David Cunning is Professor and Chair and Collegiate Scholar in the Philosophy Department at the University of Iowa. His research and teaching on early modern philosophy span a number of topics and debates, including free will and determinism, science and religion, the place of minds in the material universe, agency and authority, gender, the origins of morality, philosophical versus scientific method, and rhetoric and audience. He has published primarily on Descartes, Cavendish, Spinoza, and Hume, and is currently working on his sixth book, a monograph on Descartes and the primacy of embodiment. In addition to being Department Chair, Cunning served as the Director of Graduate Studies for Philosophy for six years. As DGS he enjoyed working on a number of initiatives – for example, assisting graduate students in the revision of papers for conference submission or publication, providing guidance on the application of philosophical training to careers outside of academia, and helping students to locate pedagogical resources to excel in the classroom. His university service positions include Faculty Senate Secretary and Co-Chair of the University of Iowa 2016-2021 Strategic Plan Committee. He likes to take the same systematic approach to his administrative life that he takes to his research and teaching, although that continues to be a balancing act and a work in progress. He received his B.A. from UC Berkeley and his Ph.D. from UC Irvine.
Kimberly Datchuk | Stanley Museum
Kimberly Musial Datchuk has a PhD in art history with a specialty in nineteenth-century European art. As the Curator of Learning and Engagement at the University of Iowa Stanley Museum of Art, she connects the museum to campus life. Her research and curatorial interests include institutional critique; and the intersection of art, gender, sexuality, and technology, particularly in fin-de-siècle France. She has presented her research throughout the United States, as well as France, England, and Poland.
Dominic Dongilli | Department of American Studies
Dominic Dongilli is a second-year graduate student in the Department of American Studies. He is also pursuing a Certificate in Gender, Women, and Sexuality Studies. His research interests include the American environmental imaginary, critical animal studies, sexuality, and bio-politics within American zoos and museum spaces. He firmly believes that writing, research, and craft are the powerful center of a graduate humanities education. Further, these practices enable meaningful opportunities for public engagement and diverse career opportunities. Dominic chose to pursue an advanced humanities degree for these very reasons after receiving his Bachelor’s of Science in Biology. He is particularly interested in co-mentoring relationships amongst graduate students, the writing process, and the role of humanities graduates within science-oriented institutions. He is from a family of healthcare practitioners and has previously worked in zoo animal care and conservation education. He hopes to foster awareness amongst institutions of the fruitful and generative collaborations that can take place amongst science organizations and humanities graduates.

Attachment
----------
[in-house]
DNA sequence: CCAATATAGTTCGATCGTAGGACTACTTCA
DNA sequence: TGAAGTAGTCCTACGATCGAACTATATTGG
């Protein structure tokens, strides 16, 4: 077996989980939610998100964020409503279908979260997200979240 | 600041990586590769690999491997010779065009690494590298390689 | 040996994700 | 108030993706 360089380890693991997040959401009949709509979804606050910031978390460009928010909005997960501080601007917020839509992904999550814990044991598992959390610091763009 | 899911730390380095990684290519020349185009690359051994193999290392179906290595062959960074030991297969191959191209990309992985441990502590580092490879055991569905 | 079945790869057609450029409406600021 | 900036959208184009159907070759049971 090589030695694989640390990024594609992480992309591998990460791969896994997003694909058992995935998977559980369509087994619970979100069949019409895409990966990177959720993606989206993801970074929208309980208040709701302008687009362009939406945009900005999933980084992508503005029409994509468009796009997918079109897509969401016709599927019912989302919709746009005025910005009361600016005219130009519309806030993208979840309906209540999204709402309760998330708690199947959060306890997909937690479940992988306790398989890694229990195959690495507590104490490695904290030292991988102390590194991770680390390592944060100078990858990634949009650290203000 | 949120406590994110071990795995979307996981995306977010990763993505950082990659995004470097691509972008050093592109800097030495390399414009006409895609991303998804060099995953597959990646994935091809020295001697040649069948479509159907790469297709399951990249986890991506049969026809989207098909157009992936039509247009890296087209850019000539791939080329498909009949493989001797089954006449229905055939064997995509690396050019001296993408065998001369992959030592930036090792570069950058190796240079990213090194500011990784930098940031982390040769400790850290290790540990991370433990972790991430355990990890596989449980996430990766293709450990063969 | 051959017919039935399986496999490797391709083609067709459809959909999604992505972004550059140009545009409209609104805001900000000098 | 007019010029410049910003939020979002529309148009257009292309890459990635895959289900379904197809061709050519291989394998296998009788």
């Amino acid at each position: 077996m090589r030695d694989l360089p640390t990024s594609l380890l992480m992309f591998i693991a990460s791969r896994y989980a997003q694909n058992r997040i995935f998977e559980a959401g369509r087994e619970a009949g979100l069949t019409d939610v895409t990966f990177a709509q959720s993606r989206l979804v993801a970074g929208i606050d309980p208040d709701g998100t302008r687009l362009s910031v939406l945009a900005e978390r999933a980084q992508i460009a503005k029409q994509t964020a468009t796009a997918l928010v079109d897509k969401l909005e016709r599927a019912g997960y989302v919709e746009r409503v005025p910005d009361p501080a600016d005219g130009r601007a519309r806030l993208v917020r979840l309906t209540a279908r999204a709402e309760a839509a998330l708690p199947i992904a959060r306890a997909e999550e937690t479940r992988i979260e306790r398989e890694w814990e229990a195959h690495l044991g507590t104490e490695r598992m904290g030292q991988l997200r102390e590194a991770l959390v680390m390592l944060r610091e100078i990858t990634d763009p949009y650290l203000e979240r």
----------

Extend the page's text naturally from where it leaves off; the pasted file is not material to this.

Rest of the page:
Leslie Finer | Office of Outreach & Engagement
Leslie Finer is the Director of Arts and Humanities for UI’s Office of Outreach and Engagement. She works with students, faculty, and staff to partner with communities and organizations across the state on arts and humanities initiatives. She received her bachelor’s and master’s degrees in piano performance from Southern Methodist University in Dallas and a PhD in musicology from the University of Iowa. Before working at the University of Iowa she taught music history and piano at Coe College.
Anna Flaming | Center for Teaching, Office of Teaching, Learning, and Technology